I sure hope you don't have Royal Wedding fatigue. If you do, I only have myself to blame for taking this long to share the story and recipe with you. (My bad.) But when you take a culinary risk, and it doesn't end up sucking, well, you want to tell the world. Right?
In the week leading up to the wedding of the Duke and Duchess of Sussex, a lot of people were obsessed with finding out the details of the ceremony. What dress would Meaghan wear? Who would walk her down the aisle? How would the couple pay tribute to Harry's mum? Not me. (Okay, kind of not me.) While I was intrigued by the details, what most fascinated me was the cake.
It started, as most great things do, on a whim and a Google search.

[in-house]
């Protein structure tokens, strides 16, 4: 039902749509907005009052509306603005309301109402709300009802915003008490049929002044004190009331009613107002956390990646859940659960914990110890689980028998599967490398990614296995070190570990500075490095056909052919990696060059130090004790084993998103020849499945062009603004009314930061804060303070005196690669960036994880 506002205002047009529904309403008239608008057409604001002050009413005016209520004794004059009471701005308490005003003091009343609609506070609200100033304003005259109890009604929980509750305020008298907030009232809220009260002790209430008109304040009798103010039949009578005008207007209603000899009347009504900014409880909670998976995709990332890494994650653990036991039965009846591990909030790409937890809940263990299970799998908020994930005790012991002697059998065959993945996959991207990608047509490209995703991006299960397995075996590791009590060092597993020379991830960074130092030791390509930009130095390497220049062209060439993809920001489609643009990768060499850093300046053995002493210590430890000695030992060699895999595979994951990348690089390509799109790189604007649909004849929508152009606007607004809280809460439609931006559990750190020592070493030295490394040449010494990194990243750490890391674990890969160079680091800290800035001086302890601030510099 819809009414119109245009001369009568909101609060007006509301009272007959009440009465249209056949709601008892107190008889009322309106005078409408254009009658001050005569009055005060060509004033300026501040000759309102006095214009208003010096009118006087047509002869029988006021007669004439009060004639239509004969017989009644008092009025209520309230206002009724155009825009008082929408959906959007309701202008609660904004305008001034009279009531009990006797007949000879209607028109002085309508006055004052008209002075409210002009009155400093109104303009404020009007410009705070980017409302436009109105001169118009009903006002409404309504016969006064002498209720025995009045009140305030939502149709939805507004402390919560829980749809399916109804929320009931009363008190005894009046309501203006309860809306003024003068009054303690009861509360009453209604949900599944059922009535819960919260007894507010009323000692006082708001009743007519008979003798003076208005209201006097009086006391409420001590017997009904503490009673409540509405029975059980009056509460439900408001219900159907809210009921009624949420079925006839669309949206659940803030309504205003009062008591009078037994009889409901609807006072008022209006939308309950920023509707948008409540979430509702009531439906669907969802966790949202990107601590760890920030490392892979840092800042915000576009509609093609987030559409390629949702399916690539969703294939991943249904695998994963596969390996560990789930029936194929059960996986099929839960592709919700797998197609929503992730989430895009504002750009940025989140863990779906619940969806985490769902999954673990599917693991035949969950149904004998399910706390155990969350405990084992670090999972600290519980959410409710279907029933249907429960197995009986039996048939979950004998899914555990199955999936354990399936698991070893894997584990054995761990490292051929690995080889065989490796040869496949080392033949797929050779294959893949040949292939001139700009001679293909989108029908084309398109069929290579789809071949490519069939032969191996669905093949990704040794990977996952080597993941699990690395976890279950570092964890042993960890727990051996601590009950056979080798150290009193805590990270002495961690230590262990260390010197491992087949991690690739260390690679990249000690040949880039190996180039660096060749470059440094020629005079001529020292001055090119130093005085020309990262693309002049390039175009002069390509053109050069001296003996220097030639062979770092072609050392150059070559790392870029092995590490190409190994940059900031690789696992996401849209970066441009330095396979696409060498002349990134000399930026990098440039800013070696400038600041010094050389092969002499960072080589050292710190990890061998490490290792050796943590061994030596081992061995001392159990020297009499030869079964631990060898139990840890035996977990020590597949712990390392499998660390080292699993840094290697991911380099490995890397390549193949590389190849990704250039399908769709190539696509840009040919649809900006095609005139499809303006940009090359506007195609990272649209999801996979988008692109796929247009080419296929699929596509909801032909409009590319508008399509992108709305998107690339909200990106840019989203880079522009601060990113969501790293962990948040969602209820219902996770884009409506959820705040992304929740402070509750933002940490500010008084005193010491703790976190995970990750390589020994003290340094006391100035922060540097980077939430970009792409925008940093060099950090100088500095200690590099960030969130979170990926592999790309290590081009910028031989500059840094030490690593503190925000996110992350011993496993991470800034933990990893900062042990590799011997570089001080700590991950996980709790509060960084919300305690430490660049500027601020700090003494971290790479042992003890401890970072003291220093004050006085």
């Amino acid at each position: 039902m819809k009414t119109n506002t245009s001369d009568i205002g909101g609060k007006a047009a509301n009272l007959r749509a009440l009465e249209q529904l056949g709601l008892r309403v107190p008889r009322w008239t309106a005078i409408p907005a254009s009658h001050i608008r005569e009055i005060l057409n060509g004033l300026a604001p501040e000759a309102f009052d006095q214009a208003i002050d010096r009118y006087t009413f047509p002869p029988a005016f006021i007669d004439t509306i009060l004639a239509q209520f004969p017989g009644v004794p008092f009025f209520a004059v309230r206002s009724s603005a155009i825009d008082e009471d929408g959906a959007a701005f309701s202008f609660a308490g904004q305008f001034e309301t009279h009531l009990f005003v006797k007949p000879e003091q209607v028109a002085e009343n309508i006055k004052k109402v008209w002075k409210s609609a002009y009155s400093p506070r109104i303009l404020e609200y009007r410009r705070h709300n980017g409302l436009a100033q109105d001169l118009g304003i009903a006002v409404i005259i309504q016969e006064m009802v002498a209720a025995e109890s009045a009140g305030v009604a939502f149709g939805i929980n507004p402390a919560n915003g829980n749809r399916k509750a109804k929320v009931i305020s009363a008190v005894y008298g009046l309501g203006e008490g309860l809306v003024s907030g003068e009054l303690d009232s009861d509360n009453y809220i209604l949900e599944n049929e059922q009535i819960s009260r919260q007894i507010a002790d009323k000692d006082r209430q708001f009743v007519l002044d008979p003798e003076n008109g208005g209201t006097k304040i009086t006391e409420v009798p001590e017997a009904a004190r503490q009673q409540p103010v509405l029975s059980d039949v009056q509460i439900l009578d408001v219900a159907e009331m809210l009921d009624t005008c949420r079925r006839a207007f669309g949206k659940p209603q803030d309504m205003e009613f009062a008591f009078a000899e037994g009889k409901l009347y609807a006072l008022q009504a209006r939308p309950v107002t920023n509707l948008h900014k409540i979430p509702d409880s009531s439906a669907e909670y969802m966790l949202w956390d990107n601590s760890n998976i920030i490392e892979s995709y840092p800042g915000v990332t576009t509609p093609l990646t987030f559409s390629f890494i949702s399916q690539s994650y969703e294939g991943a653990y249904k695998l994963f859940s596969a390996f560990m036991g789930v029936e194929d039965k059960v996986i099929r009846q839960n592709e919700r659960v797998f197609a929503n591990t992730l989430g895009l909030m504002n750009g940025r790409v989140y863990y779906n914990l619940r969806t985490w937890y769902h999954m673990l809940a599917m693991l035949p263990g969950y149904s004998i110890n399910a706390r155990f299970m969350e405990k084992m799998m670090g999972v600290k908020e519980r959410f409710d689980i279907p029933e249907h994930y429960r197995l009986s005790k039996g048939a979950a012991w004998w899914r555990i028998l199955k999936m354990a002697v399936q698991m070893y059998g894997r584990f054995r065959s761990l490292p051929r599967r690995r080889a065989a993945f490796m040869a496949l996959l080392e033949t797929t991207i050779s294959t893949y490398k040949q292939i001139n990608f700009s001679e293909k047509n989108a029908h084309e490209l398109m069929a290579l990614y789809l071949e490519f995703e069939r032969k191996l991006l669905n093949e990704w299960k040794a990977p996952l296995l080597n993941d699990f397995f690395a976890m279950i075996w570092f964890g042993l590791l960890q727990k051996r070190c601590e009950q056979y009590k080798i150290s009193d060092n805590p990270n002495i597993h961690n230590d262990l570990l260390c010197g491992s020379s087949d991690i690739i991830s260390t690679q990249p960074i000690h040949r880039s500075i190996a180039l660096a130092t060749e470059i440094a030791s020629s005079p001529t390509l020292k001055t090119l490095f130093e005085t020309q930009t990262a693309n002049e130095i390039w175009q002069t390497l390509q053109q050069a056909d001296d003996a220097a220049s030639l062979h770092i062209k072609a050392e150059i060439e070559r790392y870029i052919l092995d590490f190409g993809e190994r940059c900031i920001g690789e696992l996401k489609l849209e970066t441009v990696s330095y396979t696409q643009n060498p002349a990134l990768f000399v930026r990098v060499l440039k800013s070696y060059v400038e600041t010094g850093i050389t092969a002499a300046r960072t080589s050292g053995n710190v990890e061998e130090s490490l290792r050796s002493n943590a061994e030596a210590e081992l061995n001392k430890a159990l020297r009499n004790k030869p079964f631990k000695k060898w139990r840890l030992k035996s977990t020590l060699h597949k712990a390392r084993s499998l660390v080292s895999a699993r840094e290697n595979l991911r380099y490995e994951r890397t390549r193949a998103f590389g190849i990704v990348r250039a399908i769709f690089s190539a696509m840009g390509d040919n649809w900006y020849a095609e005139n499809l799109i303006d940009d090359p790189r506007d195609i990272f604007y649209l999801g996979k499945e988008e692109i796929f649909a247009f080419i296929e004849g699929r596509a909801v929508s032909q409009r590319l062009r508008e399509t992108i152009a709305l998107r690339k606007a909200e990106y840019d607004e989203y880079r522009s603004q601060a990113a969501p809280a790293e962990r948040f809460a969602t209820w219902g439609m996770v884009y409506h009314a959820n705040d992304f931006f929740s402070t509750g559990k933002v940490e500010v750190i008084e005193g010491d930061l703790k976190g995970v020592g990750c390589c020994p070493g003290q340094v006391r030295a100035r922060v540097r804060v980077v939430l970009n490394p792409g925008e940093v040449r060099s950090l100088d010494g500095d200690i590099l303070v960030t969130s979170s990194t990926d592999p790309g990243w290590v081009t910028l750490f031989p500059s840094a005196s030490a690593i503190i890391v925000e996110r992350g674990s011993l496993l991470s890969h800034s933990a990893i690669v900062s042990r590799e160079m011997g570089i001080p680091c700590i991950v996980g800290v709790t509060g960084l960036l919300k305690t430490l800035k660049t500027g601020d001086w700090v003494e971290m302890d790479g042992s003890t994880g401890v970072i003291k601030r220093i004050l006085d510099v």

With a full guest list of friends coming over to watch the nuptials, I was in full party planning mode one week before the wedding. I'd ordered decorations, planned activities (including a build-your-own fascinator station) and created a menu. It was during that last step I punched in a random Google search: "royal wedding cake". As a minor Anglophile, I was familiar enough with British customs to expect a series of fruit cakes to populate my search results. While we in the U.S. have dabbled in cupcake towers, dessert tables, and so on for our weddings, the Brits have stayed pretty true during the past few centuries. Queen Victoria's cake weighed 300 pounds. (And a slice of it sold at auction for way more than I'd pay for 120-year-old cake.) Queen Elizabeth's topped out at 9 feet. Wills and Kate shook things up by having a chocolate cookie groom's cake. I fully expected to hear rumors about what boozy fruits would be used. I half-heartedly contemplated the notion of making my first and last fruit cake.